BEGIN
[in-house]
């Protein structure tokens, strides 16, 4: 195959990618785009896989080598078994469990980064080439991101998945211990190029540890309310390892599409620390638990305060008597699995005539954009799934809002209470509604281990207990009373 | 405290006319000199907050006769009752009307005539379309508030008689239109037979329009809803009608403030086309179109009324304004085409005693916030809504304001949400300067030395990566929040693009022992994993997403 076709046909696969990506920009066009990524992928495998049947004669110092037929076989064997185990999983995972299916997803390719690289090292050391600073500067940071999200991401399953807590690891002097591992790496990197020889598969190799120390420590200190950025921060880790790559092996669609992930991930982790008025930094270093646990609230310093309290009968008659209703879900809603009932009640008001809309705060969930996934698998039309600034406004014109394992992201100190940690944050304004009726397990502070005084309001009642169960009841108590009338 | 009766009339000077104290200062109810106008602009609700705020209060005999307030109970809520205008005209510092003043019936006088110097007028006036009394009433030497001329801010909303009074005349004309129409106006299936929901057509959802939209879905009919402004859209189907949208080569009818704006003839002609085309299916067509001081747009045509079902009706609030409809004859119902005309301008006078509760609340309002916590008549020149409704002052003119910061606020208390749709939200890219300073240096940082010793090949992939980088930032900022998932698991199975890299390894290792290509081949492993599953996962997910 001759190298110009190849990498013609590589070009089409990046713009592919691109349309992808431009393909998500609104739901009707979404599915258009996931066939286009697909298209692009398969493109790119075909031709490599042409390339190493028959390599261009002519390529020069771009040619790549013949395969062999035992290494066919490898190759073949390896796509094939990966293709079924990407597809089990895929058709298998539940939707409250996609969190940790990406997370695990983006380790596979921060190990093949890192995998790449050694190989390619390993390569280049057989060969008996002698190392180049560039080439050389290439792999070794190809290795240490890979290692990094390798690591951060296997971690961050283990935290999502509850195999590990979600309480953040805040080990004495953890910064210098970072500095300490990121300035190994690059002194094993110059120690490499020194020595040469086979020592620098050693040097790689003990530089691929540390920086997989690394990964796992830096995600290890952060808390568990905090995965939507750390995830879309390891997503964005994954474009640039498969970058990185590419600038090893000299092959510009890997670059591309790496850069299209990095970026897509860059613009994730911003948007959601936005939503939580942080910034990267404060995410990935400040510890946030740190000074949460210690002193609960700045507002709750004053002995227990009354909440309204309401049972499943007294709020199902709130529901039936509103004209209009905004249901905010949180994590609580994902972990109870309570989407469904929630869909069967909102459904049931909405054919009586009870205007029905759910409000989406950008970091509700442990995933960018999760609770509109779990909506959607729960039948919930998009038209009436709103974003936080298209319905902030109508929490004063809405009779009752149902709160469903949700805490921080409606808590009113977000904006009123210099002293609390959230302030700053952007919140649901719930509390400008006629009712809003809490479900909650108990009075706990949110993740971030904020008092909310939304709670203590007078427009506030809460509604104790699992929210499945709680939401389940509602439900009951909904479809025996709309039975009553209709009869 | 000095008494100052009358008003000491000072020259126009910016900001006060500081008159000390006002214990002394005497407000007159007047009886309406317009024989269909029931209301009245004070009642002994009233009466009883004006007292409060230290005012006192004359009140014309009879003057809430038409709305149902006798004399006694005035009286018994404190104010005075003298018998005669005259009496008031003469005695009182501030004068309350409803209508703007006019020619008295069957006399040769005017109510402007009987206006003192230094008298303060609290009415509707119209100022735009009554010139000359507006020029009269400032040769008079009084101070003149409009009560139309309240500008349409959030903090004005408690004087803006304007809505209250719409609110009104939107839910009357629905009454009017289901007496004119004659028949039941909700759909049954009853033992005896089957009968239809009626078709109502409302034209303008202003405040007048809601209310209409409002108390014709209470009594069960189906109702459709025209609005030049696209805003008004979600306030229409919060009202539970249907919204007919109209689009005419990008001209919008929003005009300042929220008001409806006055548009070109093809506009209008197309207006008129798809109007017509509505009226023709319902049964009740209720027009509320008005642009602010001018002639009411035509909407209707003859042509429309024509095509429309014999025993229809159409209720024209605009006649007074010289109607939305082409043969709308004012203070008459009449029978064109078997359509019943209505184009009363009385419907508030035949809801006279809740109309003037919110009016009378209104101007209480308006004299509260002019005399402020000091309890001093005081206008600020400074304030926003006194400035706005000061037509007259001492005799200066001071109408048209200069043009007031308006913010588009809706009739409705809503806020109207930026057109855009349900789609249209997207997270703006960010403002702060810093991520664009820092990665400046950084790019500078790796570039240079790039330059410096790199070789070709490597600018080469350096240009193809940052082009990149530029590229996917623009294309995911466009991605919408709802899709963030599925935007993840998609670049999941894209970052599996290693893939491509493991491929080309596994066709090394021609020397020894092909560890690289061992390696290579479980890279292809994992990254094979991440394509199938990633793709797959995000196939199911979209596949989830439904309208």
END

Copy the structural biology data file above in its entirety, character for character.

[in-house]
């Protein structure tokens, strides 16, 4: 195959990618785009896989080598078994469990980064080439991101998945211990190029540890309310390892599409620390638990305060008597699995005539954009799934809002209470509604281990207990009373 | 405290006319000199907050006769009752009307005539379309508030008689239109037979329009809803009608403030086309179109009324304004085409005693916030809504304001949400300067030395990566929040693009022992994993997403 076709046909696969990506920009066009990524992928495998049947004669110092037929076989064997185990999983995972299916997803390719690289090292050391600073500067940071999200991401399953807590690891002097591992790496990197020889598969190799120390420590200190950025921060880790790559092996669609992930991930982790008025930094270093646990609230310093309290009968008659209703879900809603009932009640008001809309705060969930996934698998039309600034406004014109394992992201100190940690944050304004009726397990502070005084309001009642169960009841108590009338 | 009766009339000077104290200062109810106008602009609700705020209060005999307030109970809520205008005209510092003043019936006088110097007028006036009394009433030497001329801010909303009074005349004309129409106006299936929901057509959802939209879905009919402004859209189907949208080569009818704006003839002609085309299916067509001081747009045509079902009706609030409809004859119902005309301008006078509760609340309002916590008549020149409704002052003119910061606020208390749709939200890219300073240096940082010793090949992939980088930032900022998932698991199975890299390894290792290509081949492993599953996962997910 001759190298110009190849990498013609590589070009089409990046713009592919691109349309992808431009393909998500609104739901009707979404599915258009996931066939286009697909298209692009398969493109790119075909031709490599042409390339190493028959390599261009002519390529020069771009040619790549013949395969062999035992290494066919490898190759073949390896796509094939990966293709079924990407597809089990895929058709298998539940939707409250996609969190940790990406997370695990983006380790596979921060190990093949890192995998790449050694190989390619390993390569280049057989060969008996002698190392180049560039080439050389290439792999070794190809290795240490890979290692990094390798690591951060296997971690961050283990935290999502509850195999590990979600309480953040805040080990004495953890910064210098970072500095300490990121300035190994690059002194094993110059120690490499020194020595040469086979020592620098050693040097790689003990530089691929540390920086997989690394990964796992830096995600290890952060808390568990905090995965939507750390995830879309390891997503964005994954474009640039498969970058990185590419600038090893000299092959510009890997670059591309790496850069299209990095970026897509860059613009994730911003948007959601936005939503939580942080910034990267404060995410990935400040510890946030740190000074949460210690002193609960700045507002709750004053002995227990009354909440309204309401049972499943007294709020199902709130529901039936509103004209209009905004249901905010949180994590609580994902972990109870309570989407469904929630869909069967909102459904049931909405054919009586009870205007029905759910409000989406950008970091509700442990995933960018999760609770509109779990909506959607729960039948919930998009038209009436709103974003936080298209319905902030109508929490004063809405009779009752149902709160469903949700805490921080409606808590009113977000904006009123210099002293609390959230302030700053952007919140649901719930509390400008006629009712809003809490479900909650108990009075706990949110993740971030904020008092909310939304709670203590007078427009506030809460509604104790699992929210499945709680939401389940509602439900009951909904479809025996709309039975009553209709009869 | 000095008494100052009358008003000491000072020259126009910016900001006060500081008159000390006002214990002394005497407000007159007047009886309406317009024989269909029931209301009245004070009642002994009233009466009883004006007292409060230290005012006192004359009140014309009879003057809430038409709305149902006798004399006694005035009286018994404190104010005075003298018998005669005259009496008031003469005695009182501030004068309350409803209508703007006019020619008295069957006399040769005017109510402007009987206006003192230094008298303060609290009415509707119209100022735009009554010139000359507006020029009269400032040769008079009084101070003149409009009560139309309240500008349409959030903090004005408690004087803006304007809505209250719409609110009104939107839910009357629905009454009017289901007496004119004659028949039941909700759909049954009853033992005896089957009968239809009626078709109502409302034209303008202003405040007048809601209310209409409002108390014709209470009594069960189906109702459709025209609005030049696209805003008004979600306030229409919060009202539970249907919204007919109209689009005419990008001209919008929003005009300042929220008001409806006055548009070109093809506009209008197309207006008129798809109007017509509505009226023709319902049964009740209720027009509320008005642009602010001018002639009411035509909407209707003859042509429309024509095509429309014999025993229809159409209720024209605009006649007074010289109607939305082409043969709308004012203070008459009449029978064109078997359509019943209505184009009363009385419907508030035949809801006279809740109309003037919110009016009378209104101007209480308006004299509260002019005399402020000091309890001093005081206008600020400074304030926003006194400035706005000061037509007259001492005799200066001071109408048209200069043009007031308006913010588009809706009739409705809503806020109207930026057109855009349900789609249209997207997270703006960010403002702060810093991520664009820092990665400046950084790019500078790796570039240079790039330059410096790199070789070709490597600018080469350096240009193809940052082009990149530029590229996917623009294309995911466009991605919408709802899709963030599925935007993840998609670049999941894209970052599996290693893939491509493991491929080309596994066709090394021609020397020894092909560890690289061992390696290579479980890279292809994992990254094979991440394509199938990633793709797959995000196939199911979209596949989830439904309208």